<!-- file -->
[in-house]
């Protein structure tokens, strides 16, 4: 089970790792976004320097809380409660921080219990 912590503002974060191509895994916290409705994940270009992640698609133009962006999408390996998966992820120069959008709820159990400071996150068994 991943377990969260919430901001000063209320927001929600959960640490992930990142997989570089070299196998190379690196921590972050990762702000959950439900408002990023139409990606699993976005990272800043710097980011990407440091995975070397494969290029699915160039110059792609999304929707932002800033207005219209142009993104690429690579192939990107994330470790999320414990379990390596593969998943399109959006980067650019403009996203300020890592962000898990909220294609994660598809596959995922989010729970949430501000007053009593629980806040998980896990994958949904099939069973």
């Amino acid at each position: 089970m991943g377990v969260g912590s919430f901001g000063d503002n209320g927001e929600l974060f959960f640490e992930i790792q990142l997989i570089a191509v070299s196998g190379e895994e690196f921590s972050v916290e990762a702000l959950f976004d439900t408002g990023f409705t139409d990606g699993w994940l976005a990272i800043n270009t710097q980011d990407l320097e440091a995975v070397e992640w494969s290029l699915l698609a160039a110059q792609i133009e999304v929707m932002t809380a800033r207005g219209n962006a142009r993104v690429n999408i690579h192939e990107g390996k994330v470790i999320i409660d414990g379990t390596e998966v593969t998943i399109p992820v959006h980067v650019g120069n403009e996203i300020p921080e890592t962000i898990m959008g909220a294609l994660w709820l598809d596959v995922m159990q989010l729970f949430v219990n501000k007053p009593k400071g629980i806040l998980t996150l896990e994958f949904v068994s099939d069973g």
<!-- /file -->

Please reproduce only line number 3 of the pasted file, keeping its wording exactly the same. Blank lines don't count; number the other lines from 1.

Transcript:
């Amino acid at each position: 089970m991943g377990v969260g912590s919430f901001g000063d503002n209320g927001e929600l974060f959960f640490e992930i790792q990142l997989i570089a191509v070299s196998g190379e895994e690196f921590s972050v916290e990762a702000l959950f976004d439900t408002g990023f409705t139409d990606g699993w994940l976005a990272i800043n270009t710097q980011d990407l320097e440091a995975v070397e992640w494969s290029l699915l698609a160039a110059q792609i133009e999304v929707m932002t809380a800033r207005g219209n962006a142009r993104v690429n999408i690579h192939e990107g390996k994330v470790i999320i409660d414990g379990t390596e998966v593969t998943i399109p992820v959006h980067v650019g120069n403009e996203i300020p921080e890592t962000i898990m959008g909220a294609l994660w709820l598809d596959v995922m159990q989010l729970f949430v219990n501000k007053p009593k400071g629980i806040l998980t996150l896990e994958f949904v068994s099939d069973g």